Language changes and evolves. I would give great slack if someone wanted to pray to YHWH or Abba or Adonai or God or such. I do get irritated by migrant workers called Jesus (HAY-seus)
     
  5. John of Japan

    John of Japan
    Expand Collapse
    Well-Known Member

    Joined:
    Sep 22, 2005
    Messages:
    12,219
    Likes Received:
    194
    The Hebrew language originally did not have vowels in the written language. What are called vowel points (symbols added to the Hebrew alphabet) were added later. This is why the old timers pronounced God's name as Jehovah. The Yahweh pronunciation is more modern. In my own opinion, we'll never know exactly how it was pronounced since no one wrote down the pronunciation (as Dr. Bob says, it just wasn't pronounced out loud).

    Concerning the "J" sound, many languages have that phoneme (basic sound in a language). I'm not sure about that Yahushua name you mentioned, but it could be the name Joshua pronounced in modern Hebrew, and that is the Hebrew for "Jesus." However, the Iesous name is the name Jesus in Greek, which like Hebrew also did not have a "J" sound.
     
  6. NaasPreacher (C4K)

    NaasPreacher (C4K)
    Expand Collapse
    Administrator
    Administrator

    Joined:
    Oct 21, 2003
    Messages:
    26,806
    Likes Received:
    78
    I and J are like conjoined twins. They have only been separated a short while. That's why there is no 'J Street' in Washington DC.
     
  7. rsr

    rsr
    Expand Collapse
    <b> 7,000 posts club</b>
    Administrator

    Joined:
    Dec 11, 2001
    Messages:
    10,079
    Likes Received:
    103
    I don't think it's necessarily wrong, wrong, wrong, but I don't see any compelling reason to do so (aside from speakers of Hebrew). Something like Yahushua is closer to the way it was pronounced in the Semitic languages (there are a number of ways to transliterate the name because there are three different spellings of the name in the biblical texts, and it appears Yehoshua or, better, the clipped version Yeshua, is more likely), but that doesn't mean much to an English speaker accustomed to hearing Jesus.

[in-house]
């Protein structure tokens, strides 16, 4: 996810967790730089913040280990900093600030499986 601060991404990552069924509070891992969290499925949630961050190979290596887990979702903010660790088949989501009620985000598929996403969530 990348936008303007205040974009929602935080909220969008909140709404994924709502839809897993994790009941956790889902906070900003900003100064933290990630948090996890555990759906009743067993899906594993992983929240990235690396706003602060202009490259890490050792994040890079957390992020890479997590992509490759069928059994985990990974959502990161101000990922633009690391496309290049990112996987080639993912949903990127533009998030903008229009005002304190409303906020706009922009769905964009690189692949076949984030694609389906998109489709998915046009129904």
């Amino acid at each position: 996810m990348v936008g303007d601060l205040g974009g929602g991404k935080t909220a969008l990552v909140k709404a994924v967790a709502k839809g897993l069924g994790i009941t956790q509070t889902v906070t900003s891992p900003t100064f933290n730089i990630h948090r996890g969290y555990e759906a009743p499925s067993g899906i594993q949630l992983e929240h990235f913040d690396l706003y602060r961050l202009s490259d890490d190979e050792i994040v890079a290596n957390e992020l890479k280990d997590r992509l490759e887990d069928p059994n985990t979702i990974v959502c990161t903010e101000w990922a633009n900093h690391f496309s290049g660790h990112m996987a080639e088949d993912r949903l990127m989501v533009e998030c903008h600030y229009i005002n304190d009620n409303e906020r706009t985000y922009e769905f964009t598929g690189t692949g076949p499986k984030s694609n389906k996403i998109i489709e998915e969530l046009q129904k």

It is dangerous if someone pretends that there is some biblical injunction about or mystical or spiritual advantage to using that particular name. There's often a good deal of mumbo-jumbo wrapped up in this argument, almost all of it fruitless.

    And, by and large, people outside your immediate group have no idea you're actually talking about Jesus. The writers of the inspired Greek texts were satisfied with a transliteration that only approximated the Semitic pronunciation, and I can't see why we must insist on linguistic purity in this area.

    Greek did not have a consonantal Y sound, so it was transliterated with two characters, I and E, pronounced roughly "ee-ay" (say it real fast and it will approximate a Y sound. The Greek spelling carried over to Latin and then to English, and the modern J English sound became attached to the letter within the last few hundred years when, as Roger pointed out, the J was developed as a variant of I. You will notice that the original KJV uses I instead of J. (Greek also did not have the sh sound, so a simple s sound was used.)